Dr. Ugo Giachery was appointed by Shoghi Effendi in 1948 as the Guardian’s personal representative for all the work in Italy associated with the erection of the superstructure of the Shrine of the Bab on Mr. Carmel. It was this service which brought him the immortal honour of having the south-western door of the original Shrine named after him as 'Bab-i-Giachery'. In 1951 Shoghi Effendi appointed Dr. Giachery Hand of the Cause of God, and in 1952 'Member at Large' of the international Baha'i Council, the forerunner of the Universal House of Justice. Below is the recollection of Dr. Giachery concerning the first time he entered the Shrine of Baha’u’llah:
“The first time I beheld the Shrine of Baha'u'llah, I was overcome by deep emotion and, as I walked close to it, trepidation and excitement made it almost impossible for me to advance further. Years of expectation surged in my mind, and the desire to prostrate myself upon the Holy Tomb for a long time the goal of my life which was now becoming reality, was at the same time urging and restraining me. Perplexity held me fastened to the ground, and if it had not been for the gentle calling of my escort, I should have remained in that state for quite a long time.
It is not possible to describe the feeling of exaltation and awe which overtook me upon entering the door of that Sacred Sepulchre! The world with all its immensity whirled away into nothingness with the rapidity of lightning. I was alone, relieved of cares and thoughts, free from all attachments, as if suspended between heaven and earth. I could only feel the fast beats of my heart and the humming of infinity. There was nothing but light all around me and a powerful fragrance never known before. As in a dream, transported by the attraction exercised by the mystery emanating from the most Blessed Spot in creation, I reached the portal leading to the inner chamber of the Tomb and fell on my knees and placed my forehead on that hallowed Threshold. I felt the need to conceal my face in the ground, as my whole being was gripped by a strong sensation of guilt -- guilt for having arrived so late in my life. I could hear myself saying: Forgive, forgive, forgive. . . for a long time, and then a great peace filled me. My whole past life came before me as an irrelevant episode of eternity, while the present and the vision of the future filled me with unprecedented joy and the lightness of freedom. Glory, immense glory, through a path which precluded any return; a complete sublimation in the transcendency of creation; the certainty of nearness to the 'Mighty Root' from which the greatness and the perfection of the whole universe had been brought to earth. Prayers of thanksgiving and praise came to my lips; streams of unending tears flowed from my eyes, while in my thought all those whom I loved, like a legion of luminous entities, headed by none other than Shoghi Effendi himself, passed rapidly, moving forward and rejoicing with me.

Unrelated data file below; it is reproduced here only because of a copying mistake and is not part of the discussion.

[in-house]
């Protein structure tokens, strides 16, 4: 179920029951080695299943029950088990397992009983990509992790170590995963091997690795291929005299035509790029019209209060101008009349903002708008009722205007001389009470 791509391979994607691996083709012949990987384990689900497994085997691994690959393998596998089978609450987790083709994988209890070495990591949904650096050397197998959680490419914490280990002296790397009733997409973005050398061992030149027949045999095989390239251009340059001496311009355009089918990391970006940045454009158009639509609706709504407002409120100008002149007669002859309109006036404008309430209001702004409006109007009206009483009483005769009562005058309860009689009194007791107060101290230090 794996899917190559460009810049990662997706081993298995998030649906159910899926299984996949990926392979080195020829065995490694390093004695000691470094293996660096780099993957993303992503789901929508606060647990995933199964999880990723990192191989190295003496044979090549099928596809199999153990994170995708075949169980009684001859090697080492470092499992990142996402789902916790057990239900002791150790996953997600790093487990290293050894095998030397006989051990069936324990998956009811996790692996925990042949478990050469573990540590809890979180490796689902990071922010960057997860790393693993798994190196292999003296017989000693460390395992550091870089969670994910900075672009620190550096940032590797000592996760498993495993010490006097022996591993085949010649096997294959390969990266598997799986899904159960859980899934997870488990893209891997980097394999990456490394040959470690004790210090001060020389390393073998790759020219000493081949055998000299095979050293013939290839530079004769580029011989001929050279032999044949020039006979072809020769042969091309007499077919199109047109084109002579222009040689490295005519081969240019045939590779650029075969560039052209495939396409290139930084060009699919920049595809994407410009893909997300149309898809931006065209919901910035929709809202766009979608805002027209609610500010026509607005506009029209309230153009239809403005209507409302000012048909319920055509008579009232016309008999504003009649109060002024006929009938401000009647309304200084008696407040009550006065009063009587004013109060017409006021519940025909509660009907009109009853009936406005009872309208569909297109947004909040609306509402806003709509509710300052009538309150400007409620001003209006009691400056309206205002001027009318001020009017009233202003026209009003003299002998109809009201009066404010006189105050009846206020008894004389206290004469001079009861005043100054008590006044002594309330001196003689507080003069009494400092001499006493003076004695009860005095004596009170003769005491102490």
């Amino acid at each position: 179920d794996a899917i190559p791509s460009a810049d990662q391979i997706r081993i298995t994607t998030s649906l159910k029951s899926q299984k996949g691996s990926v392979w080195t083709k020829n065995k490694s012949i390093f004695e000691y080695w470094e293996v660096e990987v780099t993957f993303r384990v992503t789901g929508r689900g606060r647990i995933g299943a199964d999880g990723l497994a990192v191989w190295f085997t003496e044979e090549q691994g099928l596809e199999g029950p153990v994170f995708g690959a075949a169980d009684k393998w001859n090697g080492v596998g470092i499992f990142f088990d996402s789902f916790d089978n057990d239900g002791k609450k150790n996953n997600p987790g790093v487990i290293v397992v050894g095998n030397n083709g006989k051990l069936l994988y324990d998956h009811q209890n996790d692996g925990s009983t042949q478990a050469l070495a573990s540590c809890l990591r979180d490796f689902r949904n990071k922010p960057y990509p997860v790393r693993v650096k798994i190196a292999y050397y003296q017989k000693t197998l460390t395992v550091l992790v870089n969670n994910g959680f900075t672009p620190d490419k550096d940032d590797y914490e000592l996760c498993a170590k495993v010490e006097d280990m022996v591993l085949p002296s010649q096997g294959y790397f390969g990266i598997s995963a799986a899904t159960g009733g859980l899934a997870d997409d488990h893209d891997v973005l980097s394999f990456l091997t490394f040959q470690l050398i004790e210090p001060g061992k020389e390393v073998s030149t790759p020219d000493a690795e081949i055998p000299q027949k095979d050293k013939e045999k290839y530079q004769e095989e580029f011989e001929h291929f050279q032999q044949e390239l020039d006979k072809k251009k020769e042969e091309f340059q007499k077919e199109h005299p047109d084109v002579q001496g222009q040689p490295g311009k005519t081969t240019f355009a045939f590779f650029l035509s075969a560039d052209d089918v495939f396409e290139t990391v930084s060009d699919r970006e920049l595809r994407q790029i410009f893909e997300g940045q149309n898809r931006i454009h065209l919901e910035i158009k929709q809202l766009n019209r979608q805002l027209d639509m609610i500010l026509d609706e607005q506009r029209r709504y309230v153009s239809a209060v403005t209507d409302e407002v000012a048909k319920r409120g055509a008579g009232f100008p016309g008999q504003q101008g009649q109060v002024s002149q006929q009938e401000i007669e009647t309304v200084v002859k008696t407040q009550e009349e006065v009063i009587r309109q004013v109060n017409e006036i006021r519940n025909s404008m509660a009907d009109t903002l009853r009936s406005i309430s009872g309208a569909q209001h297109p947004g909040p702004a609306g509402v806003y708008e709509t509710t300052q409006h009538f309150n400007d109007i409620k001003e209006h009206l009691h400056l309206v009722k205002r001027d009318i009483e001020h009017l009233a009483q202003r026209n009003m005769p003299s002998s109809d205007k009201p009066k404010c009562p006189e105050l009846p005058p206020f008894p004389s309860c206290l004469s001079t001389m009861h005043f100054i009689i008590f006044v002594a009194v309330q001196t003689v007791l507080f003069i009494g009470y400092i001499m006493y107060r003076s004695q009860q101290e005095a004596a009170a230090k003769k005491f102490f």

When I came back to the reality of this contingent world, I felt that something had happened to me; my heart was filled with contentment, stability, expectation and unfading certainty. All those I loved became closer to me than ever before. Shoghi Effendi was eternally linked to my soul, while the problems of everyday life disappeared as small clouds swept by a fresh wind.
That same night, at the dinner-table, upon inquiry by the Guardian as to my impression of the Shrine of Baha'u'llah, I tried to express the tumult of my feelings. Shoghi Effendi looked at me with tenderness and understanding, and explained the influence upon the human soul of the earthly remains of the Messengers of God. 'They are, no doubt, endowed with a tremendous spiritual influence and far reaching power … in the sense that Their dust was the physical mirror of the greatness of God.'
Some weeks later … it was my special bounty to be with the Guardian at the commemoration of the Ascension of Baha'u'llah in His Shrine. After the commemoration ended in the small hours of the night, Shoghi Effendi, accompanied by the President of the International Baha'i Council, returned to Haifa; all the other guests remained in Bahji spending the rest of the night in the Mansion.” (Ugo Giachery, ‘Shoghi Effendi, Recollections by Ugo Giachery’, pp. 121-122)